1. Distribution of shape descriptor components and their volume dependency
The molecular shape quadrupoles in the principal-axes frame [9
] are given as the following:
where, Qx, Qy, and Qz are the x, y, and z components of the quadrupole moment, respectively. The x, y, and z components are conceptually equivalent to the length, width, and height of a molecule, respectively, with the largest quadrupole component defined as Qx and the smallest as Qz, by convention. An assumption underlying this study is that there is a point whereby, if the shape quadrupole difference between two conformers is too large, they cannot meet the ST ≥ 0.8 threshold required by PubChem3D neighboring, as illustrated in Figure . This relationship, if it actually exists, would allow conformer pairs to be filtered out, avoiding the time-consuming shape superposition optimization step for those pairs and enhancing the throughput of the PubChem 3-D neighboring. To attempt to determine if a relationship can be found, the shape quadrupole differences for known 3-D "Similar Conformers" were analyzed.
Figure 1 Small changes in dimensions can result in large changes in overlap. Using a 2-D rectangle shape with constant area (0.4 in2), one can see that small changes in shape dimensions (length and width) can result in large changes in shape overlap (ST). Note (more ...)
At the time of quadrupole filter project initiation (in October, 2008), 3-D neighboring of 17,143,181 unique molecules, effectively covering the CID range 1-25,000,000, had been completed using a single conformer per compound, yielding 4,182,412,802 3-D neighbors. Table shows the statistics of the three quadrupole components for those 17.1 million molecules. The mean and standard deviation for Qx, Qy, and Qz were 15.01 ± 8.07 Å5, 3.81 ± 1.80 Å5, and 1.52 ± 0.65 Å5, respectively. Figure and display the distributions of Qx, Qy, and Qz, after they were binned into units of 2.5 Å5, 0.5 Å5, and 0.1 Å5, respectively. All three components showed strongly skewed distributions; however, most of the molecules were populated near the mean and relatively few molecules had quadrupole components much larger than the mean values.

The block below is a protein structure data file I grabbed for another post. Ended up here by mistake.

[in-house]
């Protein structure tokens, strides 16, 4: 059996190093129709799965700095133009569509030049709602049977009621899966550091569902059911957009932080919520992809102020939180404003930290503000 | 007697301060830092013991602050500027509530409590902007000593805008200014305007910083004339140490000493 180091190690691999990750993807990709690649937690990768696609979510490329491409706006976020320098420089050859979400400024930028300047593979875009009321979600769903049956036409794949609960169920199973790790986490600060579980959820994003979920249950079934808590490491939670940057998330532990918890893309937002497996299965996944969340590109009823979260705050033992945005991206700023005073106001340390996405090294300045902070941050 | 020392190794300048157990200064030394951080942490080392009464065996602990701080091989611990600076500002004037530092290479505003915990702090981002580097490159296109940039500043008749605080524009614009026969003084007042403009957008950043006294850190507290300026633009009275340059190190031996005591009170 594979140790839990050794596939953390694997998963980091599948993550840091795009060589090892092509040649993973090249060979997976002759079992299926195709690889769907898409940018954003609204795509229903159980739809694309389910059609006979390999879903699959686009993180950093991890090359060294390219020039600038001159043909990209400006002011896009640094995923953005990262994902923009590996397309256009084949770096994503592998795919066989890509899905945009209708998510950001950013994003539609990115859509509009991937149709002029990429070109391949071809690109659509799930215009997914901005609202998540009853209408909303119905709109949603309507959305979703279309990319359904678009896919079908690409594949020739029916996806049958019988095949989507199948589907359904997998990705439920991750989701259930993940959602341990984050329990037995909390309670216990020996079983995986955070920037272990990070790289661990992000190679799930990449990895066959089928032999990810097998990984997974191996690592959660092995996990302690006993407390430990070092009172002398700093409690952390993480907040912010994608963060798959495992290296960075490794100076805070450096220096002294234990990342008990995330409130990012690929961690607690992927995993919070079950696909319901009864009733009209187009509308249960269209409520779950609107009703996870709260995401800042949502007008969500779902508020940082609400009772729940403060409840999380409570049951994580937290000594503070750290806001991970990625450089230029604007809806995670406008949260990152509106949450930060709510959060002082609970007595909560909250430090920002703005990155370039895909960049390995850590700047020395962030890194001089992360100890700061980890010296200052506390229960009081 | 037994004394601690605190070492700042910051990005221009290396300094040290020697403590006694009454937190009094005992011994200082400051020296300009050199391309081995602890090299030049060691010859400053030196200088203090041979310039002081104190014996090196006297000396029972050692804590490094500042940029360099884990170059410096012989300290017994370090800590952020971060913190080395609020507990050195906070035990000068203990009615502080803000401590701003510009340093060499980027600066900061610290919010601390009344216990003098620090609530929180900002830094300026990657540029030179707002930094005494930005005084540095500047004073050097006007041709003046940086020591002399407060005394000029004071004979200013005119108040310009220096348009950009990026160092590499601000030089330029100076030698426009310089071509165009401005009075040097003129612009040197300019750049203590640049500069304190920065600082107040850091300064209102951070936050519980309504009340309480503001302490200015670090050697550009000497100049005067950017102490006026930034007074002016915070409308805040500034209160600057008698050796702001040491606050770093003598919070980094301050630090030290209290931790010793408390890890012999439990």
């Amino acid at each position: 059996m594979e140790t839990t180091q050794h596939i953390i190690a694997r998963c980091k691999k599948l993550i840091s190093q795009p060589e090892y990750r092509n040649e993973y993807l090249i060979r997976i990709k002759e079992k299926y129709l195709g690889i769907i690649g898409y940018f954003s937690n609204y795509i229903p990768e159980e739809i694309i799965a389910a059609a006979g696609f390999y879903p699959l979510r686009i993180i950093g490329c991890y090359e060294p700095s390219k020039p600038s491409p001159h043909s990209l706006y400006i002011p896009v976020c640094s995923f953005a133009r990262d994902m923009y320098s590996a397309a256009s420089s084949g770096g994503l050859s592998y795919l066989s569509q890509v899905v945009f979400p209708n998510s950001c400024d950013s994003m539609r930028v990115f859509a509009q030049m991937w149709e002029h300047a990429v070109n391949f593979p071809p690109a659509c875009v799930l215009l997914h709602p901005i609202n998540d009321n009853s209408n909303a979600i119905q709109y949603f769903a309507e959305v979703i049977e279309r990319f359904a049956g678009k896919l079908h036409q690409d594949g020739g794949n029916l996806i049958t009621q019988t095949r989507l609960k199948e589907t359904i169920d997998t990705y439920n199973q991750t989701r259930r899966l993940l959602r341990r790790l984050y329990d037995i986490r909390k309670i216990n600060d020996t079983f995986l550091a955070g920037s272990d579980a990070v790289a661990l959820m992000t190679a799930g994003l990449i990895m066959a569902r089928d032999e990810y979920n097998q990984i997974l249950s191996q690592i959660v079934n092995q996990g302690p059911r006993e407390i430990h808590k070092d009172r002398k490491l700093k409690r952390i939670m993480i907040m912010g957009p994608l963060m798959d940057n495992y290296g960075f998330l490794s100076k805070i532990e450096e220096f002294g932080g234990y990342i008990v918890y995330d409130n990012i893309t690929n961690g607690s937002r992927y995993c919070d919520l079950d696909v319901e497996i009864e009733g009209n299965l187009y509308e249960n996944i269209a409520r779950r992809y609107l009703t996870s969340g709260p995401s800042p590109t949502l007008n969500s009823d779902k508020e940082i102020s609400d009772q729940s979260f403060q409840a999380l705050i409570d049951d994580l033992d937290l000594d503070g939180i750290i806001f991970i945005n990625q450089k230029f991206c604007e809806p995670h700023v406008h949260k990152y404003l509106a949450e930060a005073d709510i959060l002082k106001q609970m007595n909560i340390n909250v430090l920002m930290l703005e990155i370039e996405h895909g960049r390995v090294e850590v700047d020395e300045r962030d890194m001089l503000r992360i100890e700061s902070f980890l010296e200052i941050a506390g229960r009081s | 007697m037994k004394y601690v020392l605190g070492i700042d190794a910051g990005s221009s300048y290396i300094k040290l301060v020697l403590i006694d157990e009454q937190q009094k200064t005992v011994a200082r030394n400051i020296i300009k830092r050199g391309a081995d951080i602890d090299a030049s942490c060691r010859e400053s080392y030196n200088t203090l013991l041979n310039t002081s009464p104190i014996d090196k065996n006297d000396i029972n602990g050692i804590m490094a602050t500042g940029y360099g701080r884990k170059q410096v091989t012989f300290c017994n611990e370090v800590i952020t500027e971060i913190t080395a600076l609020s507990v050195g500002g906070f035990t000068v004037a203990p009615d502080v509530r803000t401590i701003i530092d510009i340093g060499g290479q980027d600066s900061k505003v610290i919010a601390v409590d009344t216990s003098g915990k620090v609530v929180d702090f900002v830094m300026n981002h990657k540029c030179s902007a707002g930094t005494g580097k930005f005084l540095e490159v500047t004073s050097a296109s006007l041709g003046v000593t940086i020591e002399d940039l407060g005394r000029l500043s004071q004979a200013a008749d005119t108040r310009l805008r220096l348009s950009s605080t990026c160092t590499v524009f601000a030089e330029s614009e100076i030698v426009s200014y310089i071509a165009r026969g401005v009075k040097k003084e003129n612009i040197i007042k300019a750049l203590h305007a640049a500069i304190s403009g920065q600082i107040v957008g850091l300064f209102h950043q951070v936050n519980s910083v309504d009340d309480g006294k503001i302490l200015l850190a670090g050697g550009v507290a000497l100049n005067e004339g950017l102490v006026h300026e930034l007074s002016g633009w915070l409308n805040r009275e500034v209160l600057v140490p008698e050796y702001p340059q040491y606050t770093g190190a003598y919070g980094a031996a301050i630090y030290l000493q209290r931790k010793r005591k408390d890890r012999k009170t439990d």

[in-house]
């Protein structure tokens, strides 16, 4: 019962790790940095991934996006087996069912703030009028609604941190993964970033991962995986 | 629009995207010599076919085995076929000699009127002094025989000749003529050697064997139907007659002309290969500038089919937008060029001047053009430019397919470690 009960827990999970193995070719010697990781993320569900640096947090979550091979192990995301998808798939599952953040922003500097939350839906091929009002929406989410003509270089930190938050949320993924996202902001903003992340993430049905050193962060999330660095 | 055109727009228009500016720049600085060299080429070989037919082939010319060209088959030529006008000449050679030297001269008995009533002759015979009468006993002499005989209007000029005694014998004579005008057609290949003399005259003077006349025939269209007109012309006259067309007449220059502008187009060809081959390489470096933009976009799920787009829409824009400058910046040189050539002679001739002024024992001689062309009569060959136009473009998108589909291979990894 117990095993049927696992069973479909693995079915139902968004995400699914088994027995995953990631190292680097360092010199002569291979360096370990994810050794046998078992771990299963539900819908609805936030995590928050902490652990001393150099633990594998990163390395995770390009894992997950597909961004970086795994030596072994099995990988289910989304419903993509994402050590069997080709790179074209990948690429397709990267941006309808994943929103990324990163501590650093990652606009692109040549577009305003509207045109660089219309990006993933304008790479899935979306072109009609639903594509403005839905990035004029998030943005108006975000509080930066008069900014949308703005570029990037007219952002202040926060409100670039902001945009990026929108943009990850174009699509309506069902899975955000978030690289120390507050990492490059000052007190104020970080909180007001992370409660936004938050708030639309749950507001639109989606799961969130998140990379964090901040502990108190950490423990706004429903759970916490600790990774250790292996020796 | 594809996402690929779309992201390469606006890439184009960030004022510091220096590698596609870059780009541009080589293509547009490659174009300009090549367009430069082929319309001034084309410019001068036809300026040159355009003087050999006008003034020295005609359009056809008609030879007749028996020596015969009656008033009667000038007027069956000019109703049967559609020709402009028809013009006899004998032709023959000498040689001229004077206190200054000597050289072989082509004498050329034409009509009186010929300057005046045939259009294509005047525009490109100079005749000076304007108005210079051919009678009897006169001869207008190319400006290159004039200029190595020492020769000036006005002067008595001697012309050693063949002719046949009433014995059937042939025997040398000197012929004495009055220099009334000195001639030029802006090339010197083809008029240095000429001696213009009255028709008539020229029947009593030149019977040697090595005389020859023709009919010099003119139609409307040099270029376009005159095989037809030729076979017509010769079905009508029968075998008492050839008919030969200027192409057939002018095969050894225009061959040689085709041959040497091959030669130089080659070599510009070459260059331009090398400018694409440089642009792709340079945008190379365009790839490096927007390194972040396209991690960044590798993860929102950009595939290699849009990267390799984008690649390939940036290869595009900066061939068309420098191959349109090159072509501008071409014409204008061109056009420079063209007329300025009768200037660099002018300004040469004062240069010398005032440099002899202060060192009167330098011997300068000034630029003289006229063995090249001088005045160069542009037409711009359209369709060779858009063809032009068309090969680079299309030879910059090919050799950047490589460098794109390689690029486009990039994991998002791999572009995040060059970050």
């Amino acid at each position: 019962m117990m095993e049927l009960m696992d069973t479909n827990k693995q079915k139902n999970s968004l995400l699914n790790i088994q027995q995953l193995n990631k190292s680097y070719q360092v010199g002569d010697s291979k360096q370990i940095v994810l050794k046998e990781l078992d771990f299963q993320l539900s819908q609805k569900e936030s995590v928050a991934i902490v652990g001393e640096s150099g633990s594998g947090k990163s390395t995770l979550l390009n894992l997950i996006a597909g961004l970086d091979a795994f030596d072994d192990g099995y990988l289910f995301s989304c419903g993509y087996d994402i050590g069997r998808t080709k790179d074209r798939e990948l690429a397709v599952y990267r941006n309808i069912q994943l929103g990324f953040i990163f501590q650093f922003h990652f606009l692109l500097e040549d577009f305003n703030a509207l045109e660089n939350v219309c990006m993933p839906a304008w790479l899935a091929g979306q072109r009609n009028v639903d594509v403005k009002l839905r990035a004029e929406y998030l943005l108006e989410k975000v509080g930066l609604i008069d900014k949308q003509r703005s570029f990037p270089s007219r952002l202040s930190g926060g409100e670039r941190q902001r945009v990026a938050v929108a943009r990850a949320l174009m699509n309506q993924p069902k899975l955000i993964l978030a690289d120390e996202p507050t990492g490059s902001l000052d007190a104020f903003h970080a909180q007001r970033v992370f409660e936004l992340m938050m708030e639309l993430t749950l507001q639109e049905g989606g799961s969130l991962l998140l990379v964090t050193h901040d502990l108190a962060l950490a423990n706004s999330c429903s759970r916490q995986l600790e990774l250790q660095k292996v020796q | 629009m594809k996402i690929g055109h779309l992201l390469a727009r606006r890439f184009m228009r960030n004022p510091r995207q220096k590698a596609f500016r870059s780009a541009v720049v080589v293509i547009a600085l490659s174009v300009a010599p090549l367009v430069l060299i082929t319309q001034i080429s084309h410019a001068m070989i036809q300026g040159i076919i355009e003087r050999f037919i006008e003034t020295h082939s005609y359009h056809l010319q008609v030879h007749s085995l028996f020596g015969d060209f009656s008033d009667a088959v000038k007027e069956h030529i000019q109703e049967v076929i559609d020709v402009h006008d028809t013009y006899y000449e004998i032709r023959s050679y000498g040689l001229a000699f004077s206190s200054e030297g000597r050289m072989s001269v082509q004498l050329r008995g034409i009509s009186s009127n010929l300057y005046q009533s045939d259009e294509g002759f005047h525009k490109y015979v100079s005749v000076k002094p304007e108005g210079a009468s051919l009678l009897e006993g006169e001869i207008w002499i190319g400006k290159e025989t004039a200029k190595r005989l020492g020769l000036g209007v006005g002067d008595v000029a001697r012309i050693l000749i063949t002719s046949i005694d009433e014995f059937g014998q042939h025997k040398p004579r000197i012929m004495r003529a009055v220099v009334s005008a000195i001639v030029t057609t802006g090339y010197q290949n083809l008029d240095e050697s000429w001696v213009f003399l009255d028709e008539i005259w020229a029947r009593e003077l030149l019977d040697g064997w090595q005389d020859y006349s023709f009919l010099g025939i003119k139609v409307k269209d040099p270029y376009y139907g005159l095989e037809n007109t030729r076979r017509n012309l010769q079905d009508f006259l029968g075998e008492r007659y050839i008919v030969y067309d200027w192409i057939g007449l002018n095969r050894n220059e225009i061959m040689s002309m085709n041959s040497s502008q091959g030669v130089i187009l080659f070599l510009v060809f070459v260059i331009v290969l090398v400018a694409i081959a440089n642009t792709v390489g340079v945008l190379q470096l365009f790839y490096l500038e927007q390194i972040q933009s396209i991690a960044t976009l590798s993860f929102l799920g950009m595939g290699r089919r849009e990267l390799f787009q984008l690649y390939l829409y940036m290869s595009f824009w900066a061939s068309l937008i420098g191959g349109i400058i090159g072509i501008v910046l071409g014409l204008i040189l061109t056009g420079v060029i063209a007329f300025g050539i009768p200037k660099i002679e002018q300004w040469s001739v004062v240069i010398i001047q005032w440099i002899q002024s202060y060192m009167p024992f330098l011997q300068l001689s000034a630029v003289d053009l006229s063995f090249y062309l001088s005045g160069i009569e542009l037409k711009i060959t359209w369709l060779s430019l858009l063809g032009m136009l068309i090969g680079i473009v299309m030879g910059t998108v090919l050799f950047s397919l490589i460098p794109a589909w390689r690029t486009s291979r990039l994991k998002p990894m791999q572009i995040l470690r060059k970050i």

Figure 2 Quadrupole distribution. The frequency of occurance of the three quadrupole moment components for 17.1 million molecules from the PubChem Compound database, where (a) Qx, (b) Qy, and (c) Qz were binned into units of 2.5 Å5, 0.5 Å5, and (more ...)
Figure 3 Quadrupole interdependence. The distribution of 17.1 million molecules from the PubChem Compound database as a function of (a) Qx and Qy, (b) Qx and Qz, and (c) Qy and Qz, respectively. Qx, Qy, and Qz were binned into units of 2.5 Å5, 0.5 Å (more ...)
The molecular volume and quadrupole moments are correlated with each other according to the following equation:
is the radius of gyration and Vmp
is the monopole volume, which corresponds to the monopole in the shape multipole expansion [13
]. Equation 3
implies that the size of a molecule (represented by the molecular volume) is not completely independent of its quadrupole moment. Therefore, at the beginning of this study, the correlation between molecular volume and quadrupole moment was investigated. Note that, because the molecular volume is not a measurable quantity with a clear, unanimous definition, there are many ways to estimate it [13